Focus on tomorrow

It’s not uncommon for IT organizations to feel understaffed and overburdened. That’s especially true today, as economic pressures lead to some heavy corporate downsizing. But even when a company downsizes, its work doesn’t go away.

So IT professionals are feeling the pressure. But while they may feel pressure, most IT organizations are lost in the drone of legacy systems, the din of dot-com collapses and the creaking of technology infrastructures. There’s no real leadership on the technology side about what to do next with IT. Most IT managers aren’t sufficiently focused on the future. On the business side, managers don’t have the appetite to step up to the next round of investment that’s required to leverage the Internet’s full power. They listen politely as major software vendors promise to deliver savings with the next release but choke on the prospect of once again spending millions and getting little in return. Managers also remain confused about the real effect the Internet will have on how business gets done.

One manager recently told me that he no longer believes the assertion that “it isn’t the big that will eat the small, but the fast that will eat the slow.” He said he’s now telling his people that “the second mouse gets the cheese,” so his company won’t be aggressive with technology. The broad slowdown of technology markets also reflects the fact that most companies’ IT engines are idling.

At a recent meeting of investment analysts who cover the information services industry, I was asked what it will take to get IT spending going again. What is the big move companies will make to wake up the market?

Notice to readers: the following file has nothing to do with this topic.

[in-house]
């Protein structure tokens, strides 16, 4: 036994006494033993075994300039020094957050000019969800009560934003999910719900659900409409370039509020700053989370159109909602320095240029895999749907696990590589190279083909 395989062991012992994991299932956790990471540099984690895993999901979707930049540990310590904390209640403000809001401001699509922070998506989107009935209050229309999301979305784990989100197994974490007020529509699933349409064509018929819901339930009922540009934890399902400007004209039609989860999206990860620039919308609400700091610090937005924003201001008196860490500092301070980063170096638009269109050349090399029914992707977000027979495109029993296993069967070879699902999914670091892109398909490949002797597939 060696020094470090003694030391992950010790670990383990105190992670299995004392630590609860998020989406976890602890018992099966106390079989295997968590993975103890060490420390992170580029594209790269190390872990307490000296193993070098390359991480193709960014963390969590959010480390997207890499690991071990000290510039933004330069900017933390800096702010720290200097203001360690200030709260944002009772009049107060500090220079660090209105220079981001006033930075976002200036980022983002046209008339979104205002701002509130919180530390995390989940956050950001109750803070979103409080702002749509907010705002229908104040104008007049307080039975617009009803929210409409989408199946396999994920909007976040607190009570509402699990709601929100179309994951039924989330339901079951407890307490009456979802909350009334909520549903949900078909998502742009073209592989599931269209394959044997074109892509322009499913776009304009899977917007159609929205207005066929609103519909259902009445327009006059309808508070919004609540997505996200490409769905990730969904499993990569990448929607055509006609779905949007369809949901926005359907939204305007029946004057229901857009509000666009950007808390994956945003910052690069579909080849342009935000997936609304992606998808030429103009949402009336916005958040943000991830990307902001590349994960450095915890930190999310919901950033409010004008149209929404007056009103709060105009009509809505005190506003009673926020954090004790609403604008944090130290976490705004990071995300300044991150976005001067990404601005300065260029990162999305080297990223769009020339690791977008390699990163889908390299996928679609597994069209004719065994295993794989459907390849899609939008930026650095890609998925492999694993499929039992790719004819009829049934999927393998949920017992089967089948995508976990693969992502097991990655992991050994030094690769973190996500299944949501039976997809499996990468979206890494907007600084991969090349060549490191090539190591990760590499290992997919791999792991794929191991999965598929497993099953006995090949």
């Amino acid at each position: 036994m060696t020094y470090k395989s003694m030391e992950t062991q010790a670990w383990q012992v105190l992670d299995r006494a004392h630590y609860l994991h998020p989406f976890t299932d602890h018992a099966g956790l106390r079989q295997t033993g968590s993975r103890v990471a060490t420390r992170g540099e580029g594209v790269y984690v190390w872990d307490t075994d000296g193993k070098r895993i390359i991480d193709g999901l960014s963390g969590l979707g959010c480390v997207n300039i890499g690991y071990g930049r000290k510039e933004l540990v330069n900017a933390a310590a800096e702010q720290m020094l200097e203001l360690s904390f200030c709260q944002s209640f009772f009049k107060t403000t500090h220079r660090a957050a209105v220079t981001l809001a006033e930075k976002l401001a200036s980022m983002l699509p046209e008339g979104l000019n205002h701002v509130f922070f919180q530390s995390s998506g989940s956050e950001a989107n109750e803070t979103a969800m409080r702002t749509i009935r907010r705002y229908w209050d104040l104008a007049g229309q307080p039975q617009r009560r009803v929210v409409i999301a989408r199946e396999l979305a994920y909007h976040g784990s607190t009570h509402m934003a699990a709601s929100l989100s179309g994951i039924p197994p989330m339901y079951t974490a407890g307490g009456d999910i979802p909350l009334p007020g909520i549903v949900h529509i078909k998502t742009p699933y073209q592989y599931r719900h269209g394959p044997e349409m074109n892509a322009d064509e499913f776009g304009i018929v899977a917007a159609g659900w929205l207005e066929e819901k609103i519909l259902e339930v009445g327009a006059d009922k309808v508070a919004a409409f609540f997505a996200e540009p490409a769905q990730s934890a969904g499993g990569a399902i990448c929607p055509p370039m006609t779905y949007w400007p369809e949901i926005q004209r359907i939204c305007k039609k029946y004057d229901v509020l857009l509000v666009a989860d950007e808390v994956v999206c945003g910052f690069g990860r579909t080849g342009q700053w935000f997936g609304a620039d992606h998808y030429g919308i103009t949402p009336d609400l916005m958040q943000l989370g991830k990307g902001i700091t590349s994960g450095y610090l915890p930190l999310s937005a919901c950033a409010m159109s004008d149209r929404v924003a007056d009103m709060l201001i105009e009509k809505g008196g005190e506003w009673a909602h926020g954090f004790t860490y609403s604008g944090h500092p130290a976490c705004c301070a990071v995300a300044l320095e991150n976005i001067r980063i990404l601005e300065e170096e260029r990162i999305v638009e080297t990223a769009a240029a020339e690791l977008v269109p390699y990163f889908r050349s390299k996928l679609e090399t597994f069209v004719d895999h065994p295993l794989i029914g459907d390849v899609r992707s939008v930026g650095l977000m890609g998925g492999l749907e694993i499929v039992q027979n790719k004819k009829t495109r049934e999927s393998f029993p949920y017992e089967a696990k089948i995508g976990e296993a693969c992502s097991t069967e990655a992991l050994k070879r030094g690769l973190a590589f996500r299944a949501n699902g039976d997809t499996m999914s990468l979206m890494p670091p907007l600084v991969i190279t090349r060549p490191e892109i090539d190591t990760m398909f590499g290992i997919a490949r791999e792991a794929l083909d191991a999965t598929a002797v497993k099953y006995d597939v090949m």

My answer is that I’m optimistic about IT and what it will do to transform business. The next big move is sitting right in front of IT and business managers and will become clear if you read the following three questions and answers. Recognize, however, that getting the IT engine going isn’t just about spending on technology. It’s about first considering the business changes that IT now enables.

1. What’s the transformational technology that will enable radical business change?

It’s still the Internet. Managers just have to see beyond the collapse of poorly conceived and executed Internet businesses. Never before has IT been so ubiquitous and cheap. The Net is the network that will enable companies to redo their processes and, in concert with other companies, reach new levels of business performance. Most corporate inefficiencies lie in the work that’s done between companies the reorders, misbillings and redundant work that occurs because intercompany processes aren’t aligned. The Internet is the technology that will allow you to fix these problems.

2. What business advantage is there to gain?

IT, when combined with new process designs, will deliver both extraordinary efficiency for companies and new value propositions for customers. Investors may be pummeling Cisco Systems Inc.’s stock, but they recognize that this company has built a set of compelling business processes and practices enabled by the Internet. You must look for both cost-reduction and value-creation opportunities, just as Cisco has done.

3. What will it take to get to the next level of business performance?

You must begin to reconsider all of your processes, but this time, not just within the walls of your company. You must also look at the processes of customers and suppliers. Think information-rich customer relationship management and supercharged supply chains.

The days of the Internet are just beginning. The next round of business performance enhancement is at hand. What’s required is aspiration, combined with time, money and a lot of persistence. It’s time for IT to get going again, but now the future is both within companies and beyond their walls.

Jim Champy is chairman of consulting at Perot Systems Corp. in Cambridge, Mass. He can be reached at